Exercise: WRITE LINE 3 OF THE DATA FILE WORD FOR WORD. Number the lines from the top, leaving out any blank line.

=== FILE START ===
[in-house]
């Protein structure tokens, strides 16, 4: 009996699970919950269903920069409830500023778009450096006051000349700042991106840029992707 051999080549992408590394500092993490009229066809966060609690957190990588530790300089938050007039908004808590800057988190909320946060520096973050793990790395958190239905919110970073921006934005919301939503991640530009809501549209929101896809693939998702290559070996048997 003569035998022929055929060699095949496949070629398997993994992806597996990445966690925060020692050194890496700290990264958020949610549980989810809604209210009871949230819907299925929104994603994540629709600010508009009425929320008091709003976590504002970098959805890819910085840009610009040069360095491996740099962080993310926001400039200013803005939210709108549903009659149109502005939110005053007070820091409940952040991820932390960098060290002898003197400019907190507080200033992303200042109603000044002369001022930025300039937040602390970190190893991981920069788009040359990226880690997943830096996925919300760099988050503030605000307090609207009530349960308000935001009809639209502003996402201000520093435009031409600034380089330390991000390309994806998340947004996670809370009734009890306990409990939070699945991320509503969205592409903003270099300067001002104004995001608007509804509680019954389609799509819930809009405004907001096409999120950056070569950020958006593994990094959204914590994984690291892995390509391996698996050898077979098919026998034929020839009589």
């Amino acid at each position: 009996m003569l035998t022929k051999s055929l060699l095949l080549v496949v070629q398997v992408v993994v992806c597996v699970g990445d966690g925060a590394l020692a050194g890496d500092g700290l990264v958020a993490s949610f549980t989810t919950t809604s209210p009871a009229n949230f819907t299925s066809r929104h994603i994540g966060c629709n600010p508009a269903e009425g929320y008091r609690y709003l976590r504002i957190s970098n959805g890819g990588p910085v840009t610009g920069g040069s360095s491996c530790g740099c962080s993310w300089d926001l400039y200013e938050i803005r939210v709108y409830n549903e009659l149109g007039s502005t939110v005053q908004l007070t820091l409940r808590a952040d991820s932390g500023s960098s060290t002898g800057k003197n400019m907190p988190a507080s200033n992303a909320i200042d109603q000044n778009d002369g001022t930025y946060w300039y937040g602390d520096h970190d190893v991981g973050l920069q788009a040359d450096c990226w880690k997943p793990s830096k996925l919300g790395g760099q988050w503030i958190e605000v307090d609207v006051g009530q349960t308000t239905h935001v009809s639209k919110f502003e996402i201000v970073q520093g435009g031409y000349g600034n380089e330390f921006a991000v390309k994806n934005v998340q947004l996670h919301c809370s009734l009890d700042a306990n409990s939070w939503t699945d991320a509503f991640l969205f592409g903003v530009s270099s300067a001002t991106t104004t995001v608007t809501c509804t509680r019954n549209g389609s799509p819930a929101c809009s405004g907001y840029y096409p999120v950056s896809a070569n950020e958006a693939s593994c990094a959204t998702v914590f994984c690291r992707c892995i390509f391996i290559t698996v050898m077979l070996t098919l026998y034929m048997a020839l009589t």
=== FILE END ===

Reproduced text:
């Amino acid at each position: 009996m003569l035998t022929k051999s055929l060699l095949l080549v496949v070629q398997v992408v993994v992806c597996v699970g990445d966690g925060a590394l020692a050194g890496d500092g700290l990264v958020a993490s949610f549980t989810t919950t809604s209210p009871a009229n949230f819907t299925s066809r929104h994603i994540g966060c629709n600010p508009a269903e009425g929320y008091r609690y709003l976590r504002i957190s970098n959805g890819g990588p910085v840009t610009g920069g040069s360095s491996c530790g740099c962080s993310w300089d926001l400039y200013e938050i803005r939210v709108y409830n549903e009659l149109g007039s502005t939110v005053q908004l007070t820091l409940r808590a952040d991820s932390g500023s960098s060290t002898g800057k003197n400019m907190p988190a507080s200033n992303a909320i200042d109603q000044n778009d002369g001022t930025y946060w300039y937040g602390d520096h970190d190893v991981g973050l920069q788009a040359d450096c990226w880690k997943p793990s830096k996925l919300g790395g760099q988050w503030i958190e605000v307090d609207v006051g009530q349960t308000t239905h935001v009809s639209k919110f502003e996402i201000v970073q520093g435009g031409y000349g600034n380089e330390f921006a991000v390309k994806n934005v998340q947004l996670h919301c809370s009734l009890d700042a306990n409990s939070w939503t699945d991320a509503f991640l969205f592409g903003v530009s270099s300067a001002t991106t104004t995001v608007t809501c509804t509680r019954n549209g389609s799509p819930a929101c809009s405004g907001y840029y096409p999120v950056s896809a070569n950020e958006a693939s593994c990094a959204t998702v914590f994984c690291r992707c892995i390509f391996i290559t698996v050898m077979l070996t098919l026998y034929m048997a020839l009589t």